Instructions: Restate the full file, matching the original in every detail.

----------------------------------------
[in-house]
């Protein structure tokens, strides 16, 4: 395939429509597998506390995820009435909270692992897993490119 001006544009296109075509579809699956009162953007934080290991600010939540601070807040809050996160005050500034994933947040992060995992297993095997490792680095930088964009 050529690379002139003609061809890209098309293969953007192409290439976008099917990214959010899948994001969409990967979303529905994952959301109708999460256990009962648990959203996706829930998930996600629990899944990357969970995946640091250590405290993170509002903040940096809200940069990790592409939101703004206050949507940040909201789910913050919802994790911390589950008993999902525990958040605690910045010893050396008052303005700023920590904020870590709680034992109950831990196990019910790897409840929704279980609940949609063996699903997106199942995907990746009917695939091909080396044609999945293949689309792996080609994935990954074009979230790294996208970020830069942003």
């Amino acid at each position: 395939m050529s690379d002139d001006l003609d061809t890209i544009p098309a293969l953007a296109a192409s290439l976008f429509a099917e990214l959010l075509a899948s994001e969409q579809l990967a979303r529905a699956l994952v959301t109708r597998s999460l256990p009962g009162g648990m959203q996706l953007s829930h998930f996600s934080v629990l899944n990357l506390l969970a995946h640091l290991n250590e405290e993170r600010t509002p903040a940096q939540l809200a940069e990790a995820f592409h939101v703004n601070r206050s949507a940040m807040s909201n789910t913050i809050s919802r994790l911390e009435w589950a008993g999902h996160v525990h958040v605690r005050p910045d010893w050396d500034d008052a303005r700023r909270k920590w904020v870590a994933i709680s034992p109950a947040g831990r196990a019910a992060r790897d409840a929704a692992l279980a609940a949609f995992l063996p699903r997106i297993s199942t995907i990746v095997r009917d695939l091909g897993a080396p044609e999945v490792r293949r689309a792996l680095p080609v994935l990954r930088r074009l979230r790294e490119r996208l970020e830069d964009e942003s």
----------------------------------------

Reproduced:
[in-house]
């Protein structure tokens, strides 16, 4: 395939429509597998506390995820009435909270692992897993490119 001006544009296109075509579809699956009162953007934080290991600010939540601070807040809050996160005050500034994933947040992060995992297993095997490792680095930088964009 050529690379002139003609061809890209098309293969953007192409290439976008099917990214959010899948994001969409990967979303529905994952959301109708999460256990009962648990959203996706829930998930996600629990899944990357969970995946640091250590405290993170509002903040940096809200940069990790592409939101703004206050949507940040909201789910913050919802994790911390589950008993999902525990958040605690910045010893050396008052303005700023920590904020870590709680034992109950831990196990019910790897409840929704279980609940949609063996699903997106199942995907990746009917695939091909080396044609999945293949689309792996080609994935990954074009979230790294996208970020830069942003």
């Amino acid at each position: 395939m050529s690379d002139d001006l003609d061809t890209i544009p098309a293969l953007a296109a192409s290439l976008f429509a099917e990214l959010l075509a899948s994001e969409q579809l990967a979303r529905a699956l994952v959301t109708r597998s999460l256990p009962g009162g648990m959203q996706l953007s829930h998930f996600s934080v629990l899944n990357l506390l969970a995946h640091l290991n250590e405290e993170r600010t509002p903040a940096q939540l809200a940069e990790a995820f592409h939101v703004n601070r206050s949507a940040m807040s909201n789910t913050i809050s919802r994790l911390e009435w589950a008993g999902h996160v525990h958040v605690r005050p910045d010893w050396d500034d008052a303005r700023r909270k920590w904020v870590a994933i709680s034992p109950a947040g831990r196990a019910a992060r790897d409840a929704a692992l279980a609940a949609f995992l063996p699903r997106i297993s199942t995907i990746v095997r009917d695939l091909g897993a080396p044609e999945v490792r293949r689309a792996l680095p080609v994935l990954r930088r074009l979230r790294e490119r996208l970020e830069d964009e942003s």